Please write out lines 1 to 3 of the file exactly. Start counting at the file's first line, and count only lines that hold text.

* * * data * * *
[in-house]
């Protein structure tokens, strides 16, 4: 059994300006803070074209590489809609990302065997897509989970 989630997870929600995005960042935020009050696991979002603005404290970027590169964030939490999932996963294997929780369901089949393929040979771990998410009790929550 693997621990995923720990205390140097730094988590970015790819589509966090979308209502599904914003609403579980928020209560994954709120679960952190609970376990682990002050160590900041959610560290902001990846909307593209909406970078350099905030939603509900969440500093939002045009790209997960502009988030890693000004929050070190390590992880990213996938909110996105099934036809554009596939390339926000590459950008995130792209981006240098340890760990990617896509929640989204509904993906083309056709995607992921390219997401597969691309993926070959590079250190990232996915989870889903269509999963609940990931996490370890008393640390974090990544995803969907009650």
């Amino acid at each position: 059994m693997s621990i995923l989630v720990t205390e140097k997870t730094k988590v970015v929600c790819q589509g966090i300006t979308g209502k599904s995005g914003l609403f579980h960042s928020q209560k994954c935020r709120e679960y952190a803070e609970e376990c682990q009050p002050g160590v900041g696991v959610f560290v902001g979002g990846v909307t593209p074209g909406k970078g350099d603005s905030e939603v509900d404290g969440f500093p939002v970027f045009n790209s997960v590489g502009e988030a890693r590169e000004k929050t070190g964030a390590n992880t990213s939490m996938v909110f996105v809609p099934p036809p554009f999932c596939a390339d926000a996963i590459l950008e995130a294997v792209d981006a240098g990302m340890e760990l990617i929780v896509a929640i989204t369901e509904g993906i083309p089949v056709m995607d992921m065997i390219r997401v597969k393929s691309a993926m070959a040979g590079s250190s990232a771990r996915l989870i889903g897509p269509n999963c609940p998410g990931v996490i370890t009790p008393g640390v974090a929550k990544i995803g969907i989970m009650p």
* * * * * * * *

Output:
[in-house]
């Protein structure tokens, strides 16, 4: 059994300006803070074209590489809609990302065997897509989970 989630997870929600995005960042935020009050696991979002603005404290970027590169964030939490999932996963294997929780369901089949393929040979771990998410009790929550 693997621990995923720990205390140097730094988590970015790819589509966090979308209502599904914003609403579980928020209560994954709120679960952190609970376990682990002050160590900041959610560290902001990846909307593209909406970078350099905030939603509900969440500093939002045009790209997960502009988030890693000004929050070190390590992880990213996938909110996105099934036809554009596939390339926000590459950008995130792209981006240098340890760990990617896509929640989204509904993906083309056709995607992921390219997401597969691309993926070959590079250190990232996915989870889903269509999963609940990931996490370890008393640390974090990544995803969907009650």
């Amino acid at each position: 059994m693997s621990i995923l989630v720990t205390e140097k997870t730094k988590v970015v929600c790819q589509g966090i300006t979308g209502k599904s995005g914003l609403f579980h960042s928020q209560k994954c935020r709120e679960y952190a803070e609970e376990c682990q009050p002050g160590v900041g696991v959610f560290v902001g979002g990846v909307t593209p074209g909406k970078g350099d603005s905030e939603v509900d404290g969440f500093p939002v970027f045009n790209s997960v590489g502009e988030a890693r590169e000004k929050t070190g964030a390590n992880t990213s939490m996938v909110f996105v809609p099934p036809p554009f999932c596939a390339d926000a996963i590459l950008e995130a294997v792209d981006a240098g990302m340890e760990l990617i929780v896509a929640i989204t369901e509904g993906i083309p089949v056709m995607d992921m065997i390219r997401v597969k393929s691309a993926m070959a040979g590079s250190s990232a771990r996915l989870i889903g897509p269509n999963c609940p998410g990931v996490i370890t009790p008393g640390v974090a929550k990544i995803g969907i989970m009650p």